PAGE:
For many foreigners, living in Japan is easy; the wages are comfortable, the crime threat is low, and locals generally let you do what you want. Language and cultural differences are an inconvenience, but no more. The biggest challenge for long-term life here is the breakfast barrier.
Imagine it: you wake up, throat dry from a night in a dusty air-conditioned room, and breakfast is white rice, a packet of seaweed, grilled fish, pickled vegetables and a bowl of fermented soy bean soup. Not even western hotels offer quality: the Sunroute Hotel in Asakusa offers four choices on the menu, all include broccoli.
But, there is another way: start the day with a morning. Offered at all self-respecting cafes, the morning setto is a Japanised western breakfast, usually including a thick wedge of toast, an egg – boiled or fried, and a cup of coffee.
Finding a good spot for morning is not easy. Mark, a Japanese in my guesthouse, and I regularly discuss where does the best morning in Nishogikubo.
Today, Pot, near the station`s north exit, became the favourite. Their no-nonsense morning – just toast, boiled egg and coffee – was perfect, and the conversation suitably stimulating.
On my visit today, the Pot master`s wife talked to me at length about oyakoko (filial piety). The topic seemed close to her heart.
In Japan, she told me, the chonan (eldest son) traditionally looks after the parents. In return, the chonan receives the parents` assets when they die.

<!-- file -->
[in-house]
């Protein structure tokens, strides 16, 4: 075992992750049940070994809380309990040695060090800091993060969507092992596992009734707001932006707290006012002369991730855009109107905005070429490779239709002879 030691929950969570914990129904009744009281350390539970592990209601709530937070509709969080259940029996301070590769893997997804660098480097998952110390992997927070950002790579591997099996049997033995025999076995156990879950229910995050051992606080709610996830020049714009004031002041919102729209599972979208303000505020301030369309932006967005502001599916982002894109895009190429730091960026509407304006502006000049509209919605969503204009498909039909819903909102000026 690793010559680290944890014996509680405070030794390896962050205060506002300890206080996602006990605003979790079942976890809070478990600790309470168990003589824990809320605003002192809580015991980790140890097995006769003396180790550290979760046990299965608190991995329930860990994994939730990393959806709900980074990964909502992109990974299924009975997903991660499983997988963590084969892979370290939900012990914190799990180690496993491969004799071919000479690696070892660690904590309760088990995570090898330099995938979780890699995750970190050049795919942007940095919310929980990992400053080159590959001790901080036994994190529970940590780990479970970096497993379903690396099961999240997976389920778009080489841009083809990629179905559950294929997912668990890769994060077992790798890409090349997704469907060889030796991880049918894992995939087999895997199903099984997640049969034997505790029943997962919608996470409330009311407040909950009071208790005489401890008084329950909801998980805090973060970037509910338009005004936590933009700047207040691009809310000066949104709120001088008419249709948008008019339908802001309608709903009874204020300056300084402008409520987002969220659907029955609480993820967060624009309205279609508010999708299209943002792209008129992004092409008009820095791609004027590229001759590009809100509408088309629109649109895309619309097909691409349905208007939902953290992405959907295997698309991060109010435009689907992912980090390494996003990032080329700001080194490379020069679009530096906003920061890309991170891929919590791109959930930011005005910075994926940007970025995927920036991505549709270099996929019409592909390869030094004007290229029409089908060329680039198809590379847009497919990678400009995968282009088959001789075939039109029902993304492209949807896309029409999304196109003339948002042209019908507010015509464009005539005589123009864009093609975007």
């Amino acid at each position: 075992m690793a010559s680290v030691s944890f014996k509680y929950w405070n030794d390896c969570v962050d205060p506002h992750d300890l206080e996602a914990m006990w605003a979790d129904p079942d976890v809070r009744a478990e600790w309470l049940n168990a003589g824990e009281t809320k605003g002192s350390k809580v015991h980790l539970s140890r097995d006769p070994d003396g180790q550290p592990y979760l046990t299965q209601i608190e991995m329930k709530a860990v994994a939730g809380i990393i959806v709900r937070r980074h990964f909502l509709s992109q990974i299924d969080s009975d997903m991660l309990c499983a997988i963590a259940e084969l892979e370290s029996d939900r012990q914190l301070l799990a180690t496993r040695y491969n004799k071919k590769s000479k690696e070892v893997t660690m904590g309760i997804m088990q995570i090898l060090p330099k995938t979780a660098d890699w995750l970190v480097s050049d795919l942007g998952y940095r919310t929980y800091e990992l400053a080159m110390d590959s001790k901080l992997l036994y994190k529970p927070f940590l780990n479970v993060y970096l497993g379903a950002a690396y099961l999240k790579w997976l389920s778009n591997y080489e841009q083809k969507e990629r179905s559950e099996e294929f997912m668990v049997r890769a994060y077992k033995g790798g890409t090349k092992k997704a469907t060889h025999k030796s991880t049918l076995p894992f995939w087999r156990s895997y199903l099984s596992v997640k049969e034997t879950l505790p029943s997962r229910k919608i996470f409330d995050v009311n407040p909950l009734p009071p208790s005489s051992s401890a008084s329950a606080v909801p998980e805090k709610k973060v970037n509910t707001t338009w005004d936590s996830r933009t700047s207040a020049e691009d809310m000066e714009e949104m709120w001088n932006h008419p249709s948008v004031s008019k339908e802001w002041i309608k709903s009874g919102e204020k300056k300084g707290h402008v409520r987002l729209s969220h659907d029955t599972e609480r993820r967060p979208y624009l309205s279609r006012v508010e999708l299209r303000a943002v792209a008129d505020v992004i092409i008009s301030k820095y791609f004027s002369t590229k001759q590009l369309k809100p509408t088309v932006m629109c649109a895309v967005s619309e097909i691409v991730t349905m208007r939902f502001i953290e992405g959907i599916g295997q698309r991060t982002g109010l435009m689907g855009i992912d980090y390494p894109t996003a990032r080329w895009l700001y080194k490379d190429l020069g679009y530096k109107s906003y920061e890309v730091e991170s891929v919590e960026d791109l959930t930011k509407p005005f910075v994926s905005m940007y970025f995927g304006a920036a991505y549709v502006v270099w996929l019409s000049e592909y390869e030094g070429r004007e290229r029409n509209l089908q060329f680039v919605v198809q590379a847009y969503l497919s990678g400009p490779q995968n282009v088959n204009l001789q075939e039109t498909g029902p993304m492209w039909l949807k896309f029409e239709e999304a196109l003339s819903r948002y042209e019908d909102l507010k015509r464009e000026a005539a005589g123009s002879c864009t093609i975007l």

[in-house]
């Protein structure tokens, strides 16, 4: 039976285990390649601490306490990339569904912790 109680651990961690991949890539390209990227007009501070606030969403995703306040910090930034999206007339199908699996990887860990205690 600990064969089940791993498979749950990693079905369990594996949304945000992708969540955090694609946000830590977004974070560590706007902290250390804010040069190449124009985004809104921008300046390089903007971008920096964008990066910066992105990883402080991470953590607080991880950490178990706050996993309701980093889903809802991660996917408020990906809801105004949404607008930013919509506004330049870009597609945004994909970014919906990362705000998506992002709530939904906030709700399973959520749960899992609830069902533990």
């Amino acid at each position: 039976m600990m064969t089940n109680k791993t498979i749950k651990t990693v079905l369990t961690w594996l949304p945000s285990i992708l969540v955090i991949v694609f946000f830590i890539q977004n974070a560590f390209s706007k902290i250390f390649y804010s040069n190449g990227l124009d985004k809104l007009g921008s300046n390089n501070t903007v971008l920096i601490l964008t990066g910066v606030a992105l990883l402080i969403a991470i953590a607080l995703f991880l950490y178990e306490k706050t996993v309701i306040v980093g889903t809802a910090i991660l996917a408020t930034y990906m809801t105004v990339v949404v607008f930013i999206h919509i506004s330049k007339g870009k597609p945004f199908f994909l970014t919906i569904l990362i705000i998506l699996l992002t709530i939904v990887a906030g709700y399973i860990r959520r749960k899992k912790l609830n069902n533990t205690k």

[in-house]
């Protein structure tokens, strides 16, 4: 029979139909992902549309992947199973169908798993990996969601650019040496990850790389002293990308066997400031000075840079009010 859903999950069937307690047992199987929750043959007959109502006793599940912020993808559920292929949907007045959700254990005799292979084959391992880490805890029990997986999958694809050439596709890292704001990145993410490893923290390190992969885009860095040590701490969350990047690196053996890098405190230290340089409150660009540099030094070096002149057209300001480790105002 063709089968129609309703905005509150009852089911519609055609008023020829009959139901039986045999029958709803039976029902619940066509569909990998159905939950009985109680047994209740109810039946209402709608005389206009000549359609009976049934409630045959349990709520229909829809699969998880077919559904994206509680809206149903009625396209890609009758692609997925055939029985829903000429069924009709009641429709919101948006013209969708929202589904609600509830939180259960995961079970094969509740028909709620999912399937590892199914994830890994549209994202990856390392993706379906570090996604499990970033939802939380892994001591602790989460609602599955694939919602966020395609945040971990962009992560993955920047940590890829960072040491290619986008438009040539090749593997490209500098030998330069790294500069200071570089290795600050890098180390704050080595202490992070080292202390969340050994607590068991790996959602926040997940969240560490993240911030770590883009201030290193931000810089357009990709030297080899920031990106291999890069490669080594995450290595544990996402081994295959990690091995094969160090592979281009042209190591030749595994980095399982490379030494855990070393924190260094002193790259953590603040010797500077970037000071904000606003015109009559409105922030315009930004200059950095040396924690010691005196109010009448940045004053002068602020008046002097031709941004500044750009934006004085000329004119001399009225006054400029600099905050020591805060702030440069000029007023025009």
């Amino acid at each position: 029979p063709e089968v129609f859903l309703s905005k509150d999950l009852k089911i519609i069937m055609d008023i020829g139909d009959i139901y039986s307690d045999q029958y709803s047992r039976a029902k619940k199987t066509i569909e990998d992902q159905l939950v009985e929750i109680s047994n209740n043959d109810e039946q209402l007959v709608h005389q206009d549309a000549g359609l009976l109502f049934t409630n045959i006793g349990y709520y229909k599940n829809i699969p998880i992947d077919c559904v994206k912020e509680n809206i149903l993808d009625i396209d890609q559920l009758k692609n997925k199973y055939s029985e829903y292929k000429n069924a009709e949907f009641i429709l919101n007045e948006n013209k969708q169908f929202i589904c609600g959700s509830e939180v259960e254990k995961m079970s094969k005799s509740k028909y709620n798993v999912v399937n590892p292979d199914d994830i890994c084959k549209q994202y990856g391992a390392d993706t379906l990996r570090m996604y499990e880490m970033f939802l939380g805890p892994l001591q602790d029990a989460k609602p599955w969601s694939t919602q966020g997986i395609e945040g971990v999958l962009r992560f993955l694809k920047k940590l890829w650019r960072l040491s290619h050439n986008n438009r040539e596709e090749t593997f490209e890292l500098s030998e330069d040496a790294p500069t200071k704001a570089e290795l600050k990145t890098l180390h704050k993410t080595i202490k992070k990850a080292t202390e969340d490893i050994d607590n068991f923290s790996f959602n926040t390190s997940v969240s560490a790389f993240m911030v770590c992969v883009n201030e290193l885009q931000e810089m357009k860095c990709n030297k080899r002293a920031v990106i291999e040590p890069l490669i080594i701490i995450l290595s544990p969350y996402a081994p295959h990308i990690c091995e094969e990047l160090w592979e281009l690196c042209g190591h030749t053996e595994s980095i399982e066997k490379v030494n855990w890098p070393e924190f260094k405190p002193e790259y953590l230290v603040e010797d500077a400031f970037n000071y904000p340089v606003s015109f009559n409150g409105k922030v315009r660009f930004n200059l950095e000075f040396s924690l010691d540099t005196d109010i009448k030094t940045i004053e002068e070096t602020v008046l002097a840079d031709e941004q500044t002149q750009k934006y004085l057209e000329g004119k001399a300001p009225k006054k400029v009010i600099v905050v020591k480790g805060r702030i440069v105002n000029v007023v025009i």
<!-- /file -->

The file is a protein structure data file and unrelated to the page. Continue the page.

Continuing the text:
The chonan then has to look after the family grave. Now, the law has changed, and all children receive an equal share of their parents` assets; the chonan has no preferential treatment, and so does not need to be filial anymore.
Catching his wife`s enthusiasm, the master took over, firing off his thoughts on a mix of topics. Tuning in became like listening to excerpts from random TV channels.
Master Channel 1: “Rural Chinese can`t add 1 + 1”
Master Channel 2: “New York buildings are tall because they don`t have earthquakes”
Master Channel 3: “Naples in England is very dangerous”
Master Channel 4: “I died last year and came back to life”
Channel 4 grabbed my attention most. His wife said that since he ikikaeta (came back to life) last year – following heart surgery, his work at the cafe has been relegated to niban – the second most important thing to him. Life itself is now yusen, his priority.
Priority-wise, I don`t know where his poor wife fits in, but I loved their warm conversation and company. The thought of morning at the Pot should get me out of bed early this week.